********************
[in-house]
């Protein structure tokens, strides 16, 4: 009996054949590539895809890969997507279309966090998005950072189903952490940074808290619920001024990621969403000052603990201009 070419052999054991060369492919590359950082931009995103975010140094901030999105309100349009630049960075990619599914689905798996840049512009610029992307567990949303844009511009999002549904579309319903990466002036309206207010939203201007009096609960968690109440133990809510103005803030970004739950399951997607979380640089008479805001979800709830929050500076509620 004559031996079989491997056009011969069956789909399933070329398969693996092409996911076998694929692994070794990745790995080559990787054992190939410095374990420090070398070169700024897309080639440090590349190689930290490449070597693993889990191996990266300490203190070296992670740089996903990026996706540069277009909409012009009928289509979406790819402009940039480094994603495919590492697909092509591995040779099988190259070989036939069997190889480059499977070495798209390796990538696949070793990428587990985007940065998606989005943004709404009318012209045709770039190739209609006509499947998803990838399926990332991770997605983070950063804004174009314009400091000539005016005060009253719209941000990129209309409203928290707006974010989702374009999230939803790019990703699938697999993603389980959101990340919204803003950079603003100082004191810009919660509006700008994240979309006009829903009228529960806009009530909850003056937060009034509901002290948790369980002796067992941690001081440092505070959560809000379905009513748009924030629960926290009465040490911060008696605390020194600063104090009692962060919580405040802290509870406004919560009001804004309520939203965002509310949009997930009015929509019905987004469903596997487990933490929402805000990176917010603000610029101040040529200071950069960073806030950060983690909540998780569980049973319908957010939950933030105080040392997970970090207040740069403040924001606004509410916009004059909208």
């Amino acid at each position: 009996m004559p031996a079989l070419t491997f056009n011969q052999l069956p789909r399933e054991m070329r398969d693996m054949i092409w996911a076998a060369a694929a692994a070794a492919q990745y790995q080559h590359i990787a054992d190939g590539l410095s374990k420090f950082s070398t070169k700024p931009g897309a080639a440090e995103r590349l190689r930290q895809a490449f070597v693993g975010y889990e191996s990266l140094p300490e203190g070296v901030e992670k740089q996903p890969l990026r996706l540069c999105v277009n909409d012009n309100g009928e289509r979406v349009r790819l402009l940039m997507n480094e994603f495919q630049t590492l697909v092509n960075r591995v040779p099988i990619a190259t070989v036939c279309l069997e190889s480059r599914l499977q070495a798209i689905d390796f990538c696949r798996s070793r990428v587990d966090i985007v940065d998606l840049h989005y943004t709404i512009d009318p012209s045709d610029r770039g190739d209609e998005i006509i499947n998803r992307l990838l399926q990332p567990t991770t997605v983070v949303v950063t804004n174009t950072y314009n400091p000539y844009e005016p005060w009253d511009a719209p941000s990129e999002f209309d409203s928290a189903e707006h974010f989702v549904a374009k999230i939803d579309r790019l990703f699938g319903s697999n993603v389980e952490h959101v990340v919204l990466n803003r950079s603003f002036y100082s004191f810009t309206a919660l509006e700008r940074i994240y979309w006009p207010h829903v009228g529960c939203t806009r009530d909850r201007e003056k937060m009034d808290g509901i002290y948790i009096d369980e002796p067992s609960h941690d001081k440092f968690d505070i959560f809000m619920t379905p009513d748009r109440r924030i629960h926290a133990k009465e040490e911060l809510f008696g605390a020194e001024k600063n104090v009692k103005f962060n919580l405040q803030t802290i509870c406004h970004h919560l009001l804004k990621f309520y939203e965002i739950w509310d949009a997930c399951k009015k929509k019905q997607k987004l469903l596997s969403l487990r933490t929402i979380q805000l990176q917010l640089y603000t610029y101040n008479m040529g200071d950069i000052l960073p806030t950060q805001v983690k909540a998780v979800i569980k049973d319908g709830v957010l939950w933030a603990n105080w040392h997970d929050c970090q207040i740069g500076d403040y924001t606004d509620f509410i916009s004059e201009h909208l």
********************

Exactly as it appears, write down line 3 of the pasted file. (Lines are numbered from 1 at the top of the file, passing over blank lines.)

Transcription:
């Amino acid at each position: 009996m004559p031996a079989l070419t491997f056009n011969q052999l069956p789909r399933e054991m070329r398969d693996m054949i092409w996911a076998a060369a694929a692994a070794a492919q990745y790995q080559h590359i990787a054992d190939g590539l410095s374990k420090f950082s070398t070169k700024p931009g897309a080639a440090e995103r590349l190689r930290q895809a490449f070597v693993g975010y889990e191996s990266l140094p300490e203190g070296v901030e992670k740089q996903p890969l990026r996706l540069c999105v277009n909409d012009n309100g009928e289509r979406v349009r790819l402009l940039m997507n480094e994603f495919q630049t590492l697909v092509n960075r591995v040779p099988i990619a190259t070989v036939c279309l069997e190889s480059r599914l499977q070495a798209i689905d390796f990538c696949r798996s070793r990428v587990d966090i985007v940065d998606l840049h989005y943004t709404i512009d009318p012209s045709d610029r770039g190739d209609e998005i006509i499947n998803r992307l990838l399926q990332p567990t991770t997605v983070v949303v950063t804004n174009t950072y314009n400091p000539y844009e005016p005060w009253d511009a719209p941000s990129e999002f209309d409203s928290a189903e707006h974010f989702v549904a374009k999230i939803d579309r790019l990703f699938g319903s697999n993603v389980e952490h959101v990340v919204l990466n803003r950079s603003f002036y100082s004191f810009t309206a919660l509006e700008r940074i994240y979309w006009p207010h829903v009228g529960c939203t806009r009530d909850r201007e003056k937060m009034d808290g509901i002290y948790i009096d369980e002796p067992s609960h941690d001081k440092f968690d505070i959560f809000m619920t379905p009513d748009r109440r924030i629960h926290a133990k009465e040490e911060l809510f008696g605390a020194e001024k600063n104090v009692k103005f962060n919580l405040q803030t802290i509870c406004h970004h919560l009001l804004k990621f309520y939203e965002i739950w509310d949009a997930c399951k009015k929509k019905q997607k987004l469903l596997s969403l487990r933490t929402i979380q805000l990176q917010l640089y603000t610029y101040n008479m040529g200071d950069i000052l960073p806030t950060q805001v983690k909540a998780v979800i569980k049973d319908g709830v957010l939950w933030a603990n105080w040392h997970d929050c970090q207040i740069g500076d403040y924001t606004d509620f509410i916009s004059e201009h909208l």